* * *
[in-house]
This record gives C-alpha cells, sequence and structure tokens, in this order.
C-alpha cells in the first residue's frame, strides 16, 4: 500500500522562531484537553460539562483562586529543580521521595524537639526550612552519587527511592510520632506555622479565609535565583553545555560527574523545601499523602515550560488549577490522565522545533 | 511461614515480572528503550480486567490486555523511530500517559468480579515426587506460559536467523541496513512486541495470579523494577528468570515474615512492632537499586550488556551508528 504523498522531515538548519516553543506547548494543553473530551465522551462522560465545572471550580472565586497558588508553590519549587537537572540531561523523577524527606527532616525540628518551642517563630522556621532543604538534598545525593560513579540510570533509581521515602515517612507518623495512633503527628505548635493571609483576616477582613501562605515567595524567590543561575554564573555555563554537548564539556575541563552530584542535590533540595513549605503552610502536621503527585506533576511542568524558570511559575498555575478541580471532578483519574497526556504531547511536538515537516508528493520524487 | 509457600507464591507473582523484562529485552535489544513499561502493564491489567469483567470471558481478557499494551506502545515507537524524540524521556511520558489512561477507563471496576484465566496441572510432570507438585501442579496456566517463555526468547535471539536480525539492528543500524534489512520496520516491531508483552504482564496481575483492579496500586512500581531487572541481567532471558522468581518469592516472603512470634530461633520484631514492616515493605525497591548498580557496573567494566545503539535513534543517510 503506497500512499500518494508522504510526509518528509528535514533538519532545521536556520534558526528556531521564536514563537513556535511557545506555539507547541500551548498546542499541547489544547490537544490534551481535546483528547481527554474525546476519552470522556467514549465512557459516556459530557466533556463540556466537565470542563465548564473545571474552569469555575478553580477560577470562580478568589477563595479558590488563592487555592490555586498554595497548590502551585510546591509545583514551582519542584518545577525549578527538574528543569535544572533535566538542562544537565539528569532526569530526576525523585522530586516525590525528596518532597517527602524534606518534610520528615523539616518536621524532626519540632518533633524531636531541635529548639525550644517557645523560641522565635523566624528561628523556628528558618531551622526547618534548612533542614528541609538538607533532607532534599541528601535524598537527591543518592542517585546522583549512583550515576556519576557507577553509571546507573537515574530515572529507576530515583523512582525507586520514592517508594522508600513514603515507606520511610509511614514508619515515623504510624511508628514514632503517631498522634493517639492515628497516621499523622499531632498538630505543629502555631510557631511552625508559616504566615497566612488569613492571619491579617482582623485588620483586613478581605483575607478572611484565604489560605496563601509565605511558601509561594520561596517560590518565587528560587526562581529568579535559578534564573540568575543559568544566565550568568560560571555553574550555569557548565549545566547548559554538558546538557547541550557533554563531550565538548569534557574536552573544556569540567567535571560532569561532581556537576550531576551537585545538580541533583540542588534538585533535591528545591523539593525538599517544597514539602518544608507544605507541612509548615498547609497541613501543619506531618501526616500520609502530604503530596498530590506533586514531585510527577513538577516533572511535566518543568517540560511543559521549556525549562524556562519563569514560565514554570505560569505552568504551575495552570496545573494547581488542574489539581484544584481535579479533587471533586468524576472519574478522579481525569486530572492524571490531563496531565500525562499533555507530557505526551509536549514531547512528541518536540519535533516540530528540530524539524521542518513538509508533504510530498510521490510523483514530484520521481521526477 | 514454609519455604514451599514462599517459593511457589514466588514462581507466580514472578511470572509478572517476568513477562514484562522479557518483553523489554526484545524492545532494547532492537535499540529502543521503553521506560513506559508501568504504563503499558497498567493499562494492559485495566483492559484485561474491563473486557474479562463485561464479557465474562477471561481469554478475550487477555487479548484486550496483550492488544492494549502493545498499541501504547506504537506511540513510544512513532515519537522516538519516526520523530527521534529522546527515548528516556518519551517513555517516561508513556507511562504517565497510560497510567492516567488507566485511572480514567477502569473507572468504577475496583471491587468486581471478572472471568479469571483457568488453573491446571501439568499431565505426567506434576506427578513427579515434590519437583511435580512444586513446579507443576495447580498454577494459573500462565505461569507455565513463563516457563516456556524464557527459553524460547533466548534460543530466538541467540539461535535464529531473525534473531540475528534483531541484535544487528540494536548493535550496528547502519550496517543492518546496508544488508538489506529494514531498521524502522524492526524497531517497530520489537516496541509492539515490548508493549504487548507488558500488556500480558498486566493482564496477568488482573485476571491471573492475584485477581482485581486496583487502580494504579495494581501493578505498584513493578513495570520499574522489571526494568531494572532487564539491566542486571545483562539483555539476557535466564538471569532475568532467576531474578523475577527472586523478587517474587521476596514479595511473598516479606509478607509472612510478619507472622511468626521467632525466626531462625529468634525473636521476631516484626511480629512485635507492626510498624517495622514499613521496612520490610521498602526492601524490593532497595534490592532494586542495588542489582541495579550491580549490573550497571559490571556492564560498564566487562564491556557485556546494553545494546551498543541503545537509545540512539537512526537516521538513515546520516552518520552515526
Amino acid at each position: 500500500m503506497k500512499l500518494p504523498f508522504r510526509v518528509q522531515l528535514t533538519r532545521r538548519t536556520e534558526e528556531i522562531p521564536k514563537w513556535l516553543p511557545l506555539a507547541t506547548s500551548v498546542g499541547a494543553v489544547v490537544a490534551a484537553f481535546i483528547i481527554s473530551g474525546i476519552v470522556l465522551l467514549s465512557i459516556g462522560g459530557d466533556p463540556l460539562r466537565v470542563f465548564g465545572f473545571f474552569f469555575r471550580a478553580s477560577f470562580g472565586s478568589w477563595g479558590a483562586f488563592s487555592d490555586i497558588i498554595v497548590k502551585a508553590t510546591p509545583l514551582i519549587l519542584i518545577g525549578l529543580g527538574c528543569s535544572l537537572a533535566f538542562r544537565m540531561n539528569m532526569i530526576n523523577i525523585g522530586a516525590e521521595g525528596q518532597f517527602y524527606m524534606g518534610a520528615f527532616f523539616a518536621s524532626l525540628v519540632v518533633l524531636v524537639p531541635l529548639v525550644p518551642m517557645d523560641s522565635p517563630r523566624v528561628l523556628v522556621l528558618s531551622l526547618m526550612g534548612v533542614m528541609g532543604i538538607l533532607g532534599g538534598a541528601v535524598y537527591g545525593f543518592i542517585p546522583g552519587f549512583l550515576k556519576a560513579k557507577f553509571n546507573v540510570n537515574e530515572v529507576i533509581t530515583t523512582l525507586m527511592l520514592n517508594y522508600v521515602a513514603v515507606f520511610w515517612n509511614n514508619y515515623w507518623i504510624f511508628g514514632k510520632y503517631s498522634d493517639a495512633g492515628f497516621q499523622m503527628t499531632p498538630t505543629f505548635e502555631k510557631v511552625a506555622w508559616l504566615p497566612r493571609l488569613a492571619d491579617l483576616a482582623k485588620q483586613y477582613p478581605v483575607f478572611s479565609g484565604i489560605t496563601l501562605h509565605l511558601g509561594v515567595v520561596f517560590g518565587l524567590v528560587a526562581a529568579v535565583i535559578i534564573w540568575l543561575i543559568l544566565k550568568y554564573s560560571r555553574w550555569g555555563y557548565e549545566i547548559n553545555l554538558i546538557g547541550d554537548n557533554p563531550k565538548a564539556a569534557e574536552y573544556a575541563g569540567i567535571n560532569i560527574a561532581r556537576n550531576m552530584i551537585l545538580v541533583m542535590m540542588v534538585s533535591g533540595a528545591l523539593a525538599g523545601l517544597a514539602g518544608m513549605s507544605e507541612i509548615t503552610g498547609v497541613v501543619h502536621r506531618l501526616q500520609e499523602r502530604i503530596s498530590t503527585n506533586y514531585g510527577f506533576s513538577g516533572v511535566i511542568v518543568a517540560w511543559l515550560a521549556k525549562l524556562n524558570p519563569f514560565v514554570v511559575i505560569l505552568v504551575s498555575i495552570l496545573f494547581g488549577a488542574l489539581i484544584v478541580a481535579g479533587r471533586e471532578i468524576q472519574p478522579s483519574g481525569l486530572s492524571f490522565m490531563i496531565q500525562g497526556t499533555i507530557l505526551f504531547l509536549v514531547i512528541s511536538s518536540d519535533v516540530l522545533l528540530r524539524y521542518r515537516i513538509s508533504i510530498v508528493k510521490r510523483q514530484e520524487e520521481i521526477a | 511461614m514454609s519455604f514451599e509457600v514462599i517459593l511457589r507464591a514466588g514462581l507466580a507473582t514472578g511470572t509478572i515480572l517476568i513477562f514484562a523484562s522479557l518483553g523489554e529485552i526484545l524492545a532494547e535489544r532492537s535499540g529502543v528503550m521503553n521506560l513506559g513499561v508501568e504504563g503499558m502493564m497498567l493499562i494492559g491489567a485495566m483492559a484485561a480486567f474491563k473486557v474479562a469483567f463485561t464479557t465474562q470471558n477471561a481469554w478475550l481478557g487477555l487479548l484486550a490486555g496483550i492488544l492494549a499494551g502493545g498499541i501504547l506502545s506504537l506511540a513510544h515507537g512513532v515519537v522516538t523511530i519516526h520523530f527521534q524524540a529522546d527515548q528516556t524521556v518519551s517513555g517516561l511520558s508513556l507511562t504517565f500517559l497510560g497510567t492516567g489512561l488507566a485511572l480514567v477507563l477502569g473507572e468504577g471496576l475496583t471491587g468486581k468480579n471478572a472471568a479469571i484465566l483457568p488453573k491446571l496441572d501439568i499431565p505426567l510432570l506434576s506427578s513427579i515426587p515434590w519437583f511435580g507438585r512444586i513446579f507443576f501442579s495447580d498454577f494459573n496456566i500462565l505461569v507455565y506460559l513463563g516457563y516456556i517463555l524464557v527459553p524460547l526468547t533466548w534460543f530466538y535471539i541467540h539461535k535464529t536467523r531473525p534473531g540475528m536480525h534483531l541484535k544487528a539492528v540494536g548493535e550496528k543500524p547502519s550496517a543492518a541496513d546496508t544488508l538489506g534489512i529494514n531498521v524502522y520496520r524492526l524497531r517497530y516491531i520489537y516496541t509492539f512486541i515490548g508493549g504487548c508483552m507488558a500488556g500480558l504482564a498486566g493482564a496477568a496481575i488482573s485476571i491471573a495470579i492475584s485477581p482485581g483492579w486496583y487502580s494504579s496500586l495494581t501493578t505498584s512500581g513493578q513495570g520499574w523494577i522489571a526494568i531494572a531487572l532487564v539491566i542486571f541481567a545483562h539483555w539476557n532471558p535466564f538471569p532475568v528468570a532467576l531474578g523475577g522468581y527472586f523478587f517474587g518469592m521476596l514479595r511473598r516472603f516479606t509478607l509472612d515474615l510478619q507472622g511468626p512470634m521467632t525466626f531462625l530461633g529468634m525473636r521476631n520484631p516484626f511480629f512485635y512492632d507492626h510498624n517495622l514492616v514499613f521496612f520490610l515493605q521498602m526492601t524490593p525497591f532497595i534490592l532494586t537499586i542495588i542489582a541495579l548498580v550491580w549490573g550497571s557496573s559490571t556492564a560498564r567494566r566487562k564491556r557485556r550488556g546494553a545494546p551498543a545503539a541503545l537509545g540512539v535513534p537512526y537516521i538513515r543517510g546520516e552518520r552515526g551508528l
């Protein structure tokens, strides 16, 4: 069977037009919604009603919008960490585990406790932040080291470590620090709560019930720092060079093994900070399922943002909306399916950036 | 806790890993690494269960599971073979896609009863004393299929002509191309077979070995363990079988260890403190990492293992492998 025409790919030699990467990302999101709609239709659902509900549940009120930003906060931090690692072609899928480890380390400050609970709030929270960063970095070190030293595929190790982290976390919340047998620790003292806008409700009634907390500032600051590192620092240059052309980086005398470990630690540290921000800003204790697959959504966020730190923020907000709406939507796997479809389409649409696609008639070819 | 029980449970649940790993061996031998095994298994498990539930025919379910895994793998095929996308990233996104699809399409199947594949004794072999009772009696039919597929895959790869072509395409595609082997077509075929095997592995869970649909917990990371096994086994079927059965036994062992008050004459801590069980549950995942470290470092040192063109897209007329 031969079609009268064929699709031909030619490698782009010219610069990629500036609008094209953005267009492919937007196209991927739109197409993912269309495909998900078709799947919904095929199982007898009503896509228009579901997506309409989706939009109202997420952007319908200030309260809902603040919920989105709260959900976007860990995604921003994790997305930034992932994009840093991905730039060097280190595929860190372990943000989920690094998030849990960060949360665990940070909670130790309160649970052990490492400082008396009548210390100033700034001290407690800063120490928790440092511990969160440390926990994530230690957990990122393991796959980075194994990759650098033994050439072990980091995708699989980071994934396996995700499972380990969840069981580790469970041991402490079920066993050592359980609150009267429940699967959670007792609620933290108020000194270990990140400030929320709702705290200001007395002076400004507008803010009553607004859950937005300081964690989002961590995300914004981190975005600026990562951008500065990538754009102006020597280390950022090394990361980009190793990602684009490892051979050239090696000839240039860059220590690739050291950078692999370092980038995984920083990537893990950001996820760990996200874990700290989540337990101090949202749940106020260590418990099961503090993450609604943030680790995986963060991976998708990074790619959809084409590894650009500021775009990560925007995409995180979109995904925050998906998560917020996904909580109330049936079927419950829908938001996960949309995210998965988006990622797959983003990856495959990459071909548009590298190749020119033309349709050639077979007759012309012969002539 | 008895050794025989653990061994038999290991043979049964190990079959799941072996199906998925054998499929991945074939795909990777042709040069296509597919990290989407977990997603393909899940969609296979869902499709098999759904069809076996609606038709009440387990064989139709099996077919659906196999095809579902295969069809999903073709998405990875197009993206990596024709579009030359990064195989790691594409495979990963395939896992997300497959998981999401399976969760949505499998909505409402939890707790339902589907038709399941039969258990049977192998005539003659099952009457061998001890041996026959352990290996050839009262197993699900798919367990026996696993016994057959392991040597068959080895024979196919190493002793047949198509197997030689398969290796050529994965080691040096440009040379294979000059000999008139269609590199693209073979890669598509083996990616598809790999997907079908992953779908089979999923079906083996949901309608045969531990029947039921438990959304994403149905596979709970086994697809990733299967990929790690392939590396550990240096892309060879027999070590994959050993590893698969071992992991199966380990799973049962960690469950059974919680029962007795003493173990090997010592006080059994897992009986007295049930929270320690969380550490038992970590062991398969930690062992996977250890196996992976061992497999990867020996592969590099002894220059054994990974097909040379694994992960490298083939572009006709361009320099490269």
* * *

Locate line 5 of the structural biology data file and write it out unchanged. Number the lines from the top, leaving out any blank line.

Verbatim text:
């Protein structure tokens, strides 16, 4: 069977037009919604009603919008960490585990406790932040080291470590620090709560019930720092060079093994900070399922943002909306399916950036 | 806790890993690494269960599971073979896609009863004393299929002509191309077979070995363990079988260890403190990492293992492998 025409790919030699990467990302999101709609239709659902509900549940009120930003906060931090690692072609899928480890380390400050609970709030929270960063970095070190030293595929190790982290976390919340047998620790003292806008409700009634907390500032600051590192620092240059052309980086005398470990630690540290921000800003204790697959959504966020730190923020907000709406939507796997479809389409649409696609008639070819 | 029980449970649940790993061996031998095994298994498990539930025919379910895994793998095929996308990233996104699809399409199947594949004794072999009772009696039919597929895959790869072509395409595609082997077509075929095997592995869970649909917990990371096994086994079927059965036994062992008050004459801590069980549950995942470290470092040192063109897209007329 031969079609009268064929699709031909030619490698782009010219610069990629500036609008094209953005267009492919937007196209991927739109197409993912269309495909998900078709799947919904095929199982007898009503896509228009579901997506309409989706939009109202997420952007319908200030309260809902603040919920989105709260959900976007860990995604921003994790997305930034992932994009840093991905730039060097280190595929860190372990943000989920690094998030849990960060949360665990940070909670130790309160649970052990490492400082008396009548210390100033700034001290407690800063120490928790440092511990969160440390926990994530230690957990990122393991796959980075194994990759650098033994050439072990980091995708699989980071994934396996995700499972380990969840069981580790469970041991402490079920066993050592359980609150009267429940699967959670007792609620933290108020000194270990990140400030929320709702705290200001007395002076400004507008803010009553607004859950937005300081964690989002961590995300914004981190975005600026990562951008500065990538754009102006020597280390950022090394990361980009190793990602684009490892051979050239090696000839240039860059220590690739050291950078692999370092980038995984920083990537893990950001996820760990996200874990700290989540337990101090949202749940106020260590418990099961503090993450609604943030680790995986963060991976998708990074790619959809084409590894650009500021775009990560925007995409995180979109995904925050998906998560917020996904909580109330049936079927419950829908938001996960949309995210998965988006990622797959983003990856495959990459071909548009590298190749020119033309349709050639077979007759012309012969002539 | 008895050794025989653990061994038999290991043979049964190990079959799941072996199906998925054998499929991945074939795909990777042709040069296509597919990290989407977990997603393909899940969609296979869902499709098999759904069809076996609606038709009440387990064989139709099996077919659906196999095809579902295969069809999903073709998405990875197009993206990596024709579009030359990064195989790691594409495979990963395939896992997300497959998981999401399976969760949505499998909505409402939890707790339902589907038709399941039969258990049977192998005539003659099952009457061998001890041996026959352990290996050839009262197993699900798919367990026996696993016994057959392991040597068959080895024979196919190493002793047949198509197997030689398969290796050529994965080691040096440009040379294979000059000999008139269609590199693209073979890669598509083996990616598809790999997907079908992953779908089979999923079906083996949901309608045969531990029947039921438990959304994403149905596979709970086994697809990733299967990929790690392939590396550990240096892309060879027999070590994959050993590893698969071992992991199966380990799973049962960690469950059974919680029962007795003493173990090997010592006080059994897992009986007295049930929270320690969380550490038992970590062991398969930690062992996977250890196996992976061992497999990867020996592969590099002894220059054994990974097909040379694994992960490298083939572009006709361009320099490269």